Leave it to Oregon. We proudly possess some of the most confusing statutes of limitation and repose anywhere, especially as they relate to construction claims. We always have interesting questions that linger unanswered for years or even decades before finding resolution by case law or statute. Even when we get answers, those answers always seem to raise more questions. Three current questions warrant brief discussion.
1. What is the statute of limitations for negligent injury to real property? Continue Reading
Oregon subdivisions often have Declarations of Covenants, Conditions, and Restrictions (“CC&Rs”) with varying degrees of restrictions on the characteristics of homes to be built there. For example, some CC&Rs restrict how tall homes can be to protect views of all of the homes in the neighborhood, or may specify certain materials for roofing or siding, to keep a consistent aesthetic in the community. Other CC&Rs require levels of upkeep on homes and give the HOA the power to fine owners that do not comply. It is important that prospective purchasers and owners in communities governed by CC&Rs know the restrictions in order to avoid potentially costly disputes. Continue Reading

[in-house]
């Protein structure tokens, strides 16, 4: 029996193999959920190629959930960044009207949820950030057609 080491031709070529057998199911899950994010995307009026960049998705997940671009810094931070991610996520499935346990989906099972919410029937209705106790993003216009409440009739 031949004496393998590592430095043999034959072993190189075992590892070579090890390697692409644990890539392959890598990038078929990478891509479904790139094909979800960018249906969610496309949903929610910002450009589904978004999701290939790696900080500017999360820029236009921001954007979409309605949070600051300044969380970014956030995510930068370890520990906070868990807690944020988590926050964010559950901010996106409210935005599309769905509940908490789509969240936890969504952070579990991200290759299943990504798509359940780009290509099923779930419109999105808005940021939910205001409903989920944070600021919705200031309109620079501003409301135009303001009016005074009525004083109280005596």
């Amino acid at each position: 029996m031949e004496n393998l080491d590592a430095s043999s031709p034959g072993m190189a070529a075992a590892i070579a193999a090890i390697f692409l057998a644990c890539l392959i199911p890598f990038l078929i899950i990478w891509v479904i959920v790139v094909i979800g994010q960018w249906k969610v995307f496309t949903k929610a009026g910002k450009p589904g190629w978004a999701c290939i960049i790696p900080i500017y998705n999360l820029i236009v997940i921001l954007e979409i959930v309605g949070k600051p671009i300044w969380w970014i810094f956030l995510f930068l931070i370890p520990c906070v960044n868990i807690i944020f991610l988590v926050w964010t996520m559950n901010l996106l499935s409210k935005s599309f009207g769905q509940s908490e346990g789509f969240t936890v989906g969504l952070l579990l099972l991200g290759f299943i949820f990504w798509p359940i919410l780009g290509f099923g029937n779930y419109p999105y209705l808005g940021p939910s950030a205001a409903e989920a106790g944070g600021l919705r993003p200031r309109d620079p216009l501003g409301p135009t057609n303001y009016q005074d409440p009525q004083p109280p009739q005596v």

Construction contracts must address ongoing building performance under LEED v4 and The Living Building Challenge.
For new, progressive green building development, owners, designers and contractors ought to consider making sure that their contracts accurately reflect the demands of LEED v4, which is already available for projects and will become mandatory next year by the U.S. Green Building Council. The standard, developed by the U.S. Green Building Council, continues to evolve toward the more aggressive Living Building Challenge, administered by the Cascadia Green Building Council. In two important respects, LEED v4 adopts concepts which will require careful coordination among project participants. Continue Reading
Congratulations to Ball Janik attorneys James Prichard, Adele Ridenour, and Jacob Zahniser in the Construction practice group who were named by their peers as 2014 Oregon Super Lawyers. Read about it here.
Check out my post about this on The Policyholder Report, where I outline the Florida Supreme Court’s decision in Intervest Construction of Jax, Inc., et al. v. General Fidelity Ins. Co., No. SC11-2320 and how it it paid off for the insureds.